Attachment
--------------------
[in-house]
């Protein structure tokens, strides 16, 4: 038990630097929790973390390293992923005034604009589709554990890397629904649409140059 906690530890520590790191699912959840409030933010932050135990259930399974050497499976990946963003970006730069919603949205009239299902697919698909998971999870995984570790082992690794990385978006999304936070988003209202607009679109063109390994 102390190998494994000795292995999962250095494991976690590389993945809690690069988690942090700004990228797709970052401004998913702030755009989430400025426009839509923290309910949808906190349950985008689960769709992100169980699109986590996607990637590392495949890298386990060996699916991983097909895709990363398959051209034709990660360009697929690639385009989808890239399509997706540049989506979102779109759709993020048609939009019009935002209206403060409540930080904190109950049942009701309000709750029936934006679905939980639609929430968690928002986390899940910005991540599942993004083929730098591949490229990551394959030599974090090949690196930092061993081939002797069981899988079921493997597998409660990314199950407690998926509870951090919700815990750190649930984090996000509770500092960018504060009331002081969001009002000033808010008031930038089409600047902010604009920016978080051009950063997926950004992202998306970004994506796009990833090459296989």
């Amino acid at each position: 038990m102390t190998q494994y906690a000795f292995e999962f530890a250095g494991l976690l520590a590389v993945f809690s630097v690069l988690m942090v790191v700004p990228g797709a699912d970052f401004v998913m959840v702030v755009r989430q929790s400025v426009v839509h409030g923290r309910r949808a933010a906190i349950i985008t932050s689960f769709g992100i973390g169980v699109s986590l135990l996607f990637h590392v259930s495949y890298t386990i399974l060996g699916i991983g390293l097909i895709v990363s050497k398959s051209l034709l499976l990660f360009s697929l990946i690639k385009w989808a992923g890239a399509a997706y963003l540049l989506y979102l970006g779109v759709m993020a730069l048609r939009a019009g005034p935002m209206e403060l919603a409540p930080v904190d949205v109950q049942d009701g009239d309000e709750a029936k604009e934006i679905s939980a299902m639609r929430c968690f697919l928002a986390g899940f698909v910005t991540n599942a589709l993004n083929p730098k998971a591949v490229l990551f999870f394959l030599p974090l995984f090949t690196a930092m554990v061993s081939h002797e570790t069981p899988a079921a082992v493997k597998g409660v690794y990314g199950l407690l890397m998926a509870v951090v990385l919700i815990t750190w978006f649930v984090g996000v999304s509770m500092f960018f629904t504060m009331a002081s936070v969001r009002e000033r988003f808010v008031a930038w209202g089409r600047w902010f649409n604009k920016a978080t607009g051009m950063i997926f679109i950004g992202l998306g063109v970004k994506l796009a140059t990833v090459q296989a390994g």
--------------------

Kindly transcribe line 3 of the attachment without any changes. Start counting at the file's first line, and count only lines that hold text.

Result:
């Amino acid at each position: 038990m102390t190998q494994y906690a000795f292995e999962f530890a250095g494991l976690l520590a590389v993945f809690s630097v690069l988690m942090v790191v700004p990228g797709a699912d970052f401004v998913m959840v702030v755009r989430q929790s400025v426009v839509h409030g923290r309910r949808a933010a906190i349950i985008t932050s689960f769709g992100i973390g169980v699109s986590l135990l996607f990637h590392v259930s495949y890298t386990i399974l060996g699916i991983g390293l097909i895709v990363s050497k398959s051209l034709l499976l990660f360009s697929l990946i690639k385009w989808a992923g890239a399509a997706y963003l540049l989506y979102l970006g779109v759709m993020a730069l048609r939009a019009g005034p935002m209206e403060l919603a409540p930080v904190d949205v109950q049942d009701g009239d309000e709750a029936k604009e934006i679905s939980a299902m639609r929430c968690f697919l928002a986390g899940f698909v910005t991540n599942a589709l993004n083929p730098k998971a591949v490229l990551f999870f394959l030599p974090l995984f090949t690196a930092m554990v061993s081939h002797e570790t069981p899988a079921a082992v493997k597998g409660v690794y990314g199950l407690l890397m998926a509870v951090v990385l919700i815990t750190w978006f649930v984090g996000v999304s509770m500092f960018f629904t504060m009331a002081s936070v969001r009002e000033r988003f808010v008031a930038w209202g089409r600047w902010f649409n604009k920016a978080t607009g051009m950063i997926f679109i950004g992202l998306g063109v970004k994506l796009a140059t990833v090459q296989a390994g």